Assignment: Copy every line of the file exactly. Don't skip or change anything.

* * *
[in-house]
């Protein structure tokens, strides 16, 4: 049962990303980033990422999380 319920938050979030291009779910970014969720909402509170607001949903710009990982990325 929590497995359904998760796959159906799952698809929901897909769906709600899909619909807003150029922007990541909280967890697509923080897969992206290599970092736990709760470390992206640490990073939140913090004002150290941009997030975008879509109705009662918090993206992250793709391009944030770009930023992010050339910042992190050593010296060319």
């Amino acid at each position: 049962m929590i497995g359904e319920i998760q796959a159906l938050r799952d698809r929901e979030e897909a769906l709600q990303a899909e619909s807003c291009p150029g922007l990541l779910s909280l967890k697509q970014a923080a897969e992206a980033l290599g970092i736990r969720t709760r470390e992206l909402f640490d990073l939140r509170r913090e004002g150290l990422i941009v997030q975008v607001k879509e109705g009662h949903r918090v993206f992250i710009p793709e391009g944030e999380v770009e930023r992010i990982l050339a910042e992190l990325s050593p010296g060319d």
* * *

[in-house]
């Protein structure tokens, strides 16, 4: 049962990303980033990422999380 319920938050979030291009779910970014969720909402509170607001949903710009990982990325 929590497995359904998760796959159906799952698809929901897909769906709600899909619909807003150029922007990541909280967890697509923080897969992206290599970092736990709760470390992206640490990073939140913090004002150290941009997030975008879509109705009662918090993206992250793709391009944030770009930023992010050339910042992190050593010296060319």
């Amino acid at each position: 049962m929590i497995g359904e319920i998760q796959a159906l938050r799952d698809r929901e979030e897909a769906l709600q990303a899909e619909s807003c291009p150029g922007l990541l779910s909280l967890k697509q970014a923080a897969e992206a980033l290599g970092i736990r969720t709760r470390e992206l909402f640490d990073l939140r509170r913090e004002g150290l990422i941009v997030q975008v607001k879509e109705g009662h949903r918090v993206f992250i710009p793709e391009g944030e999380v770009e930023r992010i990982l050339a910042e992190l990325s050593p010296g060319d």